I asked my students to write a 26 sentence story. The first sentence must begin with the letter A. The second sentence with the letter B. The third with C, and so on. I allowed them the same cheat I used when this was a Story-a-Day prompt–instead of having to start a sentence with the letter X, they could start with a word with an X sound. So, they could write words such as exciting, exactly, or experts. The students were horrified. Ha!
Even though I’d written such a story myself thanks to Story-a-Day, I was actually looking at a writing book that added another level of difficulty; one sentence needs to be 100 words. I did not ask the students to do that! I think they would have fled the room.
But I did do something I never do. I shared my own effort with some of them. They don’t know how anxious that makes, and they liked seeing I wasn’t asking them to do something I wouldn’t try myself.
A GIRL, A RABBIT, AND A SUMMONING SPELL IN THE GARDEN BEFORE BREAKFAST
2020—Year the of Plague
Alvie Monroe waited in the garden for her spell to work. Banshee, her pet rabbit, sat nearby, staring into the undergrowth. Clouds, thick and lazy, covered the sunrise. Dandelions swayed in the breeze. Everything seemed prepared. For a moment though, Alvie doubted and considered returning to bed. Giving up an entire morning for the impossible felt more foolish by the minute. However, one glance back at the house reset her resolve to prove everyone wrong.
“Impossible is not in my vocabulary,” she whispered, and Banshee nodded in agreement.
Just then a rustle went through the underbrush. Keeping quiet, Banshee moved forward to a better look. Leaves in the trees shivered on their stems. Minutes passed.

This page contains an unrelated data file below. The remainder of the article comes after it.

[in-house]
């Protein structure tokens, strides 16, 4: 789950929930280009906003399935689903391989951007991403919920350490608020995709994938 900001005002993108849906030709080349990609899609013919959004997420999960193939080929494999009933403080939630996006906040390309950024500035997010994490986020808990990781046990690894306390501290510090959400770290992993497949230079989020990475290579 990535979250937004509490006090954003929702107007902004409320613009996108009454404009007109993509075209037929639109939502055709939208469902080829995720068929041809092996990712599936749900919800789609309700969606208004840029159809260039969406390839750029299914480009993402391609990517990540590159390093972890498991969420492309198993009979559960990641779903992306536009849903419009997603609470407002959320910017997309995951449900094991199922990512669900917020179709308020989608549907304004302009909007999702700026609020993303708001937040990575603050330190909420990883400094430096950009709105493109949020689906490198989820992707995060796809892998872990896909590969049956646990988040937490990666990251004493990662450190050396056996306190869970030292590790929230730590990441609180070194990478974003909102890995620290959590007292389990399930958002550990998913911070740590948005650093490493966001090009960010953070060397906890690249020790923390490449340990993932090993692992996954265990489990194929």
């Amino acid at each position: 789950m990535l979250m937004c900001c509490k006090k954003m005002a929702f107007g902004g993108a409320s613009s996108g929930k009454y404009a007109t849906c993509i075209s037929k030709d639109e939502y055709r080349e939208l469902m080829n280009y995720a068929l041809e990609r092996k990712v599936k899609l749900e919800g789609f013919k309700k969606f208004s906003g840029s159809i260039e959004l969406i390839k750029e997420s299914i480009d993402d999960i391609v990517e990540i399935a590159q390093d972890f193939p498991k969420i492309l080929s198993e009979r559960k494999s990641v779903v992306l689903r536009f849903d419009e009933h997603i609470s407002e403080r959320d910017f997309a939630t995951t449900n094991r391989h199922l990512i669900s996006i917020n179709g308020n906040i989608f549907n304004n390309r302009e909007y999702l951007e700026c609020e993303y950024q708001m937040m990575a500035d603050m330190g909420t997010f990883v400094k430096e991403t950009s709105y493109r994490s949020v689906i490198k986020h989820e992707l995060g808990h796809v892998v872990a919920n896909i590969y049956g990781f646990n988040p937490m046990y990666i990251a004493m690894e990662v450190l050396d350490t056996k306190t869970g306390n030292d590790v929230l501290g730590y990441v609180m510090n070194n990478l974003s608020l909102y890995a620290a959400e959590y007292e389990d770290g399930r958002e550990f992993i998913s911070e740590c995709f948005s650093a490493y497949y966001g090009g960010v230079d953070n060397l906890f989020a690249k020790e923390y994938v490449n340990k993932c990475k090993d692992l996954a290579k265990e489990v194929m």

Overhead the sky lightened. Perhaps, Alive thought, she’d misread the signs or said one of the words wrong. Quiet, strange and sudden, then settled over the garden.
Riveted by the shadows, Banshee beat her back paw against the ground. Soil flew. Thump, thump, thump. Under the gardenias appeared a dark shape. Violet eyes shone from the dark, and Alvie gasped.
Was their plan going to work? “Extraordinary,” Alvie whispered, captivated.
“You didn’t really think I’d come, did you?” came a voice from the violet-eyed creature. “Zero faith,” said the shadowy shape, its teeth glinting, “and yet here I am, summoned, ready for anything, and quite, quite hungry.”
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4 thoughts on “Rabbit in the Garden”
I love it!!
As always, completely wonderful! Bet the students were blown away. Could you share any of their stories? Doing this assignment must have been especially difficult in a second language. Even if one assumes that the English-as-a-Second-Language student were fluent in English—and I assume this was assigned in a high-level writing course—the fact that the assignment also requires an open and nimble mind plus an ability to summon substantial creativity (things you, my friend, clearly possess in a category somewhere in the area of five or six standard deviations above average), must have been a significant barrier to completing this assignment for many of your students because, unfortunately, the fact is that such talent is not gifted to many of us, even when composing in our primary languages.
Google could certainly help with finding words that start with a particular letter. However, you might not have allowed this. Is that the case? Just checking. Killer, if you didn’t. Lovely, if you did. Makes no difference to me.
Not really. Obviously, I think it’s an important question, because I asked it.
Perhaps you want to know why. Questions like this are seldom random.
Ready to know why I asked? Seems I had to use Google myself… True story! Unfortunately for me, I got stuck on “G.”
Very ironic, no?
Well, I think so.
X-rays—now there’s a topic worth exploring! Yet, I only have one more sentence to expound and I feel…so…sleepy….
On Aug 9, 2022 at 10:19 PM, <Marta Pelrine-Bac
Absolutely brilliant, Clare!
And yes, students were allowed to use Google and to help each other. 🙂